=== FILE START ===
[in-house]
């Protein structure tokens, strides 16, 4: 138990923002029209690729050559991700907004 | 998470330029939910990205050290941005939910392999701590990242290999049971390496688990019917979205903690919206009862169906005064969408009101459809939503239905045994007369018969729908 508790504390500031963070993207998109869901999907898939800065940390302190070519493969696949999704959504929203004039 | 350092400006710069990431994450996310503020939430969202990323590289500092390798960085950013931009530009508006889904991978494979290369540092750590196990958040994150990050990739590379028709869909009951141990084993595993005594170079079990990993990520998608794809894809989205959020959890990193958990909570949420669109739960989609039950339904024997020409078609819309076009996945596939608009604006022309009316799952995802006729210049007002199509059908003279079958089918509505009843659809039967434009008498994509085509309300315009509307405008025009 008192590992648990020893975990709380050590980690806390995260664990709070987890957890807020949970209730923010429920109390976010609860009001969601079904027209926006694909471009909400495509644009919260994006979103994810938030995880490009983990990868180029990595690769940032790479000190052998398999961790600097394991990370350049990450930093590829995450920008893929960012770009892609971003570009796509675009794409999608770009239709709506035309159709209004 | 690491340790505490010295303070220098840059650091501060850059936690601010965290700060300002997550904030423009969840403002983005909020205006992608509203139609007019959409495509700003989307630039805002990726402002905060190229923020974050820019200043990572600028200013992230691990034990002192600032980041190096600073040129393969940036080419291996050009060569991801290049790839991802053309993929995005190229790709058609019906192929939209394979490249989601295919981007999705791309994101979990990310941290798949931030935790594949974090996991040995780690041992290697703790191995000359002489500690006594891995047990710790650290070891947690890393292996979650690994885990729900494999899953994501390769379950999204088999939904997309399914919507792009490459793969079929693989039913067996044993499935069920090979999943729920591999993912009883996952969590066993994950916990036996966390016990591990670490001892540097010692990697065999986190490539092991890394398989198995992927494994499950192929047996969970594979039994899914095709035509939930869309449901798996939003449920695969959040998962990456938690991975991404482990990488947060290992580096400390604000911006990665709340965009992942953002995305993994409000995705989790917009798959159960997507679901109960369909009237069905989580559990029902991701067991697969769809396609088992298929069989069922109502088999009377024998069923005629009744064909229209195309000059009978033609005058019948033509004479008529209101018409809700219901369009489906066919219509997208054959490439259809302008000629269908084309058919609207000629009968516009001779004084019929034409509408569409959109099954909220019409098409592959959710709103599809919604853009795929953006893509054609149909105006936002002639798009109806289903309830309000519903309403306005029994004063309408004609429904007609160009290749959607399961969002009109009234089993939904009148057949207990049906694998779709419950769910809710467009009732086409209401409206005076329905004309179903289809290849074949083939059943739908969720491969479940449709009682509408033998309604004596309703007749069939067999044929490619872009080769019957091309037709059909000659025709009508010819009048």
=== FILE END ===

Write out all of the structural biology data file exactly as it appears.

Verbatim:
[in-house]
């Protein structure tokens, strides 16, 4: 138990923002029209690729050559991700907004 | 998470330029939910990205050290941005939910392999701590990242290999049971390496688990019917979205903690919206009862169906005064969408009101459809939503239905045994007369018969729908 508790504390500031963070993207998109869901999907898939800065940390302190070519493969696949999704959504929203004039 | 350092400006710069990431994450996310503020939430969202990323590289500092390798960085950013931009530009508006889904991978494979290369540092750590196990958040994150990050990739590379028709869909009951141990084993595993005594170079079990990993990520998608794809894809989205959020959890990193958990909570949420669109739960989609039950339904024997020409078609819309076009996945596939608009604006022309009316799952995802006729210049007002199509059908003279079958089918509505009843659809039967434009008498994509085509309300315009509307405008025009 008192590992648990020893975990709380050590980690806390995260664990709070987890957890807020949970209730923010429920109390976010609860009001969601079904027209926006694909471009909400495509644009919260994006979103994810938030995880490009983990990868180029990595690769940032790479000190052998398999961790600097394991990370350049990450930093590829995450920008893929960012770009892609971003570009796509675009794409999608770009239709709506035309159709209004 | 690491340790505490010295303070220098840059650091501060850059936690601010965290700060300002997550904030423009969840403002983005909020205006992608509203139609007019959409495509700003989307630039805002990726402002905060190229923020974050820019200043990572600028200013992230691990034990002192600032980041190096600073040129393969940036080419291996050009060569991801290049790839991802053309993929995005190229790709058609019906192929939209394979490249989601295919981007999705791309994101979990990310941290798949931030935790594949974090996991040995780690041992290697703790191995000359002489500690006594891995047990710790650290070891947690890393292996979650690994885990729900494999899953994501390769379950999204088999939904997309399914919507792009490459793969079929693989039913067996044993499935069920090979999943729920591999993912009883996952969590066993994950916990036996966390016990591990670490001892540097010692990697065999986190490539092991890394398989198995992927494994499950192929047996969970594979039994899914095709035509939930869309449901798996939003449920695969959040998962990456938690991975991404482990990488947060290992580096400390604000911006990665709340965009992942953002995305993994409000995705989790917009798959159960997507679901109960369909009237069905989580559990029902991701067991697969769809396609088992298929069989069922109502088999009377024998069923005629009744064909229209195309000059009978033609005058019948033509004479008529209101018409809700219901369009489906066919219509997208054959490439259809302008000629269908084309058919609207000629009968516009001779004084019929034409509408569409959109099954909220019409098409592959959710709103599809919604853009795929953006893509054609149909105006936002002639798009109806289903309830309000519903309403306005029994004063309408004609429904007609160009290749959607399961969002009109009234089993939904009148057949207990049906694998779709419950769910809710467009009732086409209401409206005076329905004309179903289809290849074949083939059943739908969720491969479940449709009682509408033998309604004596309703007749069939067999044929490619872009080769019957091309037709059909000659025709009508010819009048």